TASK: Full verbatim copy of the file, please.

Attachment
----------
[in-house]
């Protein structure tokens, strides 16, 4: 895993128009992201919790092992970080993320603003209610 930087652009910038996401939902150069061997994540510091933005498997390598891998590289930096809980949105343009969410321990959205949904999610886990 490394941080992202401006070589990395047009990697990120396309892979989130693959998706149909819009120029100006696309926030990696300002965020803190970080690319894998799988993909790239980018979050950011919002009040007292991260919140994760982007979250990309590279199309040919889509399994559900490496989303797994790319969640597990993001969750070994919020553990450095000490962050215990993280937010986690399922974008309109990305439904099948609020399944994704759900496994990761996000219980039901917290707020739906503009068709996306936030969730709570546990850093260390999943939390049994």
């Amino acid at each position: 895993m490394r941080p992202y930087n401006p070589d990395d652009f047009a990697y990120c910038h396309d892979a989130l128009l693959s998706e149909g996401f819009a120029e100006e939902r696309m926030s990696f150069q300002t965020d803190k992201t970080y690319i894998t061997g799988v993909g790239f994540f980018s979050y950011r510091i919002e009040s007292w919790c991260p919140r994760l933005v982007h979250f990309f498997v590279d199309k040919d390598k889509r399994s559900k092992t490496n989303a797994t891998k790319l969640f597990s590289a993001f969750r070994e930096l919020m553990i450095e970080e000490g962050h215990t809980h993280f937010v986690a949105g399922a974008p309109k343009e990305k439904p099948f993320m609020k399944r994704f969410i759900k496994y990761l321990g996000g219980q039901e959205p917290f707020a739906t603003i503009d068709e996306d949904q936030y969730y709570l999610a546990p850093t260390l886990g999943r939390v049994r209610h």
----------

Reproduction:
[in-house]
């Protein structure tokens, strides 16, 4: 895993128009992201919790092992970080993320603003209610 930087652009910038996401939902150069061997994540510091933005498997390598891998590289930096809980949105343009969410321990959205949904999610886990 490394941080992202401006070589990395047009990697990120396309892979989130693959998706149909819009120029100006696309926030990696300002965020803190970080690319894998799988993909790239980018979050950011919002009040007292991260919140994760982007979250990309590279199309040919889509399994559900490496989303797994790319969640597990993001969750070994919020553990450095000490962050215990993280937010986690399922974008309109990305439904099948609020399944994704759900496994990761996000219980039901917290707020739906503009068709996306936030969730709570546990850093260390999943939390049994």
């Amino acid at each position: 895993m490394r941080p992202y930087n401006p070589d990395d652009f047009a990697y990120c910038h396309d892979a989130l128009l693959s998706e149909g996401f819009a120029e100006e939902r696309m926030s990696f150069q300002t965020d803190k992201t970080y690319i894998t061997g799988v993909g790239f994540f980018s979050y950011r510091i919002e009040s007292w919790c991260p919140r994760l933005v982007h979250f990309f498997v590279d199309k040919d390598k889509r399994s559900k092992t490496n989303a797994t891998k790319l969640f597990s590289a993001f969750r070994e930096l919020m553990i450095e970080e000490g962050h215990t809980h993280f937010v986690a949105g399922a974008p309109k343009e990305k439904p099948f993320m609020k399944r994704f969410i759900k496994y990761l321990g996000g219980q039901e959205p917290f707020a739906t603003i503009d068709e996306d949904q936030y969730y709570l999610a546990p850093t260390l886990g999943r939390v049994r209610h």